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Guillemots go to sea

Malcolm Ogilvie

For cliff-nesting seabirds, the time comes when the chicks must leave the ledges and take to the sea. Their first flight is immediately followed by their first swim! The departure of Guillemot chicks is the more dramatic because it occurs well before they can fly, usually at about 20 days old with true fledging a further 40 days away. Guillemots including the bridled formIt is a remarkable sight as the half-grown chicks, accompanied by a parent, flutter frantically on stubby wings gliding steeply down, to a belly-flop landing on the water below.

(left - Guillemots in breeding plumage. The bird on the left is the 'bridled' form with white eye ring and stripe, which is commoner in northern populations.)

Virtually all Guillemots in Britain nest either on sea-girt cliffs or on small islands whence the chicks can readily reach the water. In the high arctic, however, the closely-related Brünnich's Guillemot often nests on inland cliffs, hundreds of metres from the water, with a steep scree slope beneath and then a broad strip of tundra sloping to the shore.

The departure of Brünnich's Guillemot chicks from a colony is one of nature's more memorable spectacles. I've stood beneath a 600 metre inland cliff, the birds massed on the ledges above and, as a bonus, the intervening scree slopes alive with nesting Little Auks. Each chick, as it launched itself off the ledge and started its fluttering glide, was followed not by one, but by several adults, often five, occasionally ten. They called loudly and incessantly, as if in encouragement, lowering their feet and spreading their tails, and flapping their wings jerkily in order to slow themselves down to the speed of the chick. The latter also called, more shrilly, adding to the general cacophony. Once on the sea, the chick would swim up to a single adult, presumably one of its parents, while the remaining birds moved away, the excitement over, though perhaps to fly back up to the ledges for another go.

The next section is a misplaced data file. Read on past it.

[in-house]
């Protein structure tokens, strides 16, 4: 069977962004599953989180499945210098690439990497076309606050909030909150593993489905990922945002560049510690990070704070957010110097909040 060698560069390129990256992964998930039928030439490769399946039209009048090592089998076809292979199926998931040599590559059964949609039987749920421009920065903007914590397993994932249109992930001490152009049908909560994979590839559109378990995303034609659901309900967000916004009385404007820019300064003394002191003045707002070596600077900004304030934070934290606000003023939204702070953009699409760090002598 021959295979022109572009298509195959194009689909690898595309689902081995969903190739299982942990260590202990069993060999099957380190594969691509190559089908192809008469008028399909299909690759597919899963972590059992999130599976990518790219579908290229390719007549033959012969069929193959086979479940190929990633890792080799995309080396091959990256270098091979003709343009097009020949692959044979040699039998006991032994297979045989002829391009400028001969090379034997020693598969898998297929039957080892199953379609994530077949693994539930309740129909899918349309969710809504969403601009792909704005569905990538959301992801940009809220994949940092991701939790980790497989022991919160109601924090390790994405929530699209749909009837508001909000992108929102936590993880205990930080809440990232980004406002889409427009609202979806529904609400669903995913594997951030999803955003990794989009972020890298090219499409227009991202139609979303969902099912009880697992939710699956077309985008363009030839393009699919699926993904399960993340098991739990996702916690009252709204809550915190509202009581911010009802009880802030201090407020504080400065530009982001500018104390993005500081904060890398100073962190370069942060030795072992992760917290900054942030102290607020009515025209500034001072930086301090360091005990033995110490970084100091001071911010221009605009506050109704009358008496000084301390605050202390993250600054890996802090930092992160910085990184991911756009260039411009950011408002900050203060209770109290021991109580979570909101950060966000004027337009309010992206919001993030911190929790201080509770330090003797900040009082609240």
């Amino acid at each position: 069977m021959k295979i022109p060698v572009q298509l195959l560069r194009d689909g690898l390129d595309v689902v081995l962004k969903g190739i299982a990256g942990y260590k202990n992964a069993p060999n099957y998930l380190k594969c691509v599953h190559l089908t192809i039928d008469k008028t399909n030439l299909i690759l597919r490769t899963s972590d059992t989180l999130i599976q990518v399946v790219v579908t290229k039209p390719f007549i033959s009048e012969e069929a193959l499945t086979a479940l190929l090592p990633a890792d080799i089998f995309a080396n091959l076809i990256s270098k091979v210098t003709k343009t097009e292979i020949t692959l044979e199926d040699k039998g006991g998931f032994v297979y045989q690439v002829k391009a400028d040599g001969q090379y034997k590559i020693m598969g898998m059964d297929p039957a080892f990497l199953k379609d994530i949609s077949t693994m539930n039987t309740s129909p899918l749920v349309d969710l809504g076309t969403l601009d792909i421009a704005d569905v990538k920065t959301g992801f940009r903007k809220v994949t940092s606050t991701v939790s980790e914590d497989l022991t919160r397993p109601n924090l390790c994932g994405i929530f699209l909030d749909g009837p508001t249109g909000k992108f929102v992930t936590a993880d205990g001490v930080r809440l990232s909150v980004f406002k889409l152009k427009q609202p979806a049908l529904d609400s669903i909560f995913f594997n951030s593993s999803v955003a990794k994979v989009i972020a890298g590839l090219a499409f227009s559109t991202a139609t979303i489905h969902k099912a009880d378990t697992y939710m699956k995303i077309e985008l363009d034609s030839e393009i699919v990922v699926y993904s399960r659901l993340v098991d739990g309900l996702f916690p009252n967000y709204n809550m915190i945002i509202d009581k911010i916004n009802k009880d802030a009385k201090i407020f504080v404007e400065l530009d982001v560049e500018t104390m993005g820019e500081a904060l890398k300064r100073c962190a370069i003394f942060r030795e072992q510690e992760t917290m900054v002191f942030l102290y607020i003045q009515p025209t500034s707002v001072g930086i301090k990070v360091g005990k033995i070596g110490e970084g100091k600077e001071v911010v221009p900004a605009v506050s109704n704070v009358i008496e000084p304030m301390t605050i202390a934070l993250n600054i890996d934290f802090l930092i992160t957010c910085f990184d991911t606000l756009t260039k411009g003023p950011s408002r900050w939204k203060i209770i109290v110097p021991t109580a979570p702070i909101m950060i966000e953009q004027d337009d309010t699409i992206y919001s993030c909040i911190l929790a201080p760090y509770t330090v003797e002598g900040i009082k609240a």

Brünnich's Guillemot(left - Brünnich's Guillemot has a thicker bill with whitish gape - shown here in winter plumage)

There was a wide strip of tundra between cliff and sea and, inevitably, some chicks fell short to land, heavily, on the ground. When this happened, one or more adults often landed beside it and set off to complete the journey on foot. This, though, was when the danger from Glaucous Gulls, which were attempting to grab the chicks in mid-air, was replaced by an equal danger from arctic foxes, which had gathered beneath the colony. They rushed to and fro, grabbed a stranded chick, a quick bite to kill it before scrabbling a small hole and burying it then darting away to catch another. Here was their winter food supply when the good feeding of the summer is long past.

As more and more chicks reached the sea, a raft of adults and young formed just offshore. Shortly, they would all set off swimming to the main feeding areas. Both Guillemots and Brünnich's Guillemots often feed up 50 kilometres or more from the colony. It makes good sense to cut down on all those journeys and to take the chicks to the food instead.

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Dr Ogilvie is a natural history writer and editor, formerly a research scientist with the Wildfowl and Wetlands Trust, and resident on the island of Islay since 1986. Until 1997, a member of the 'British Birds' editorial board and also one of the editorial team which produced 'Birds of the Western Palearctic'.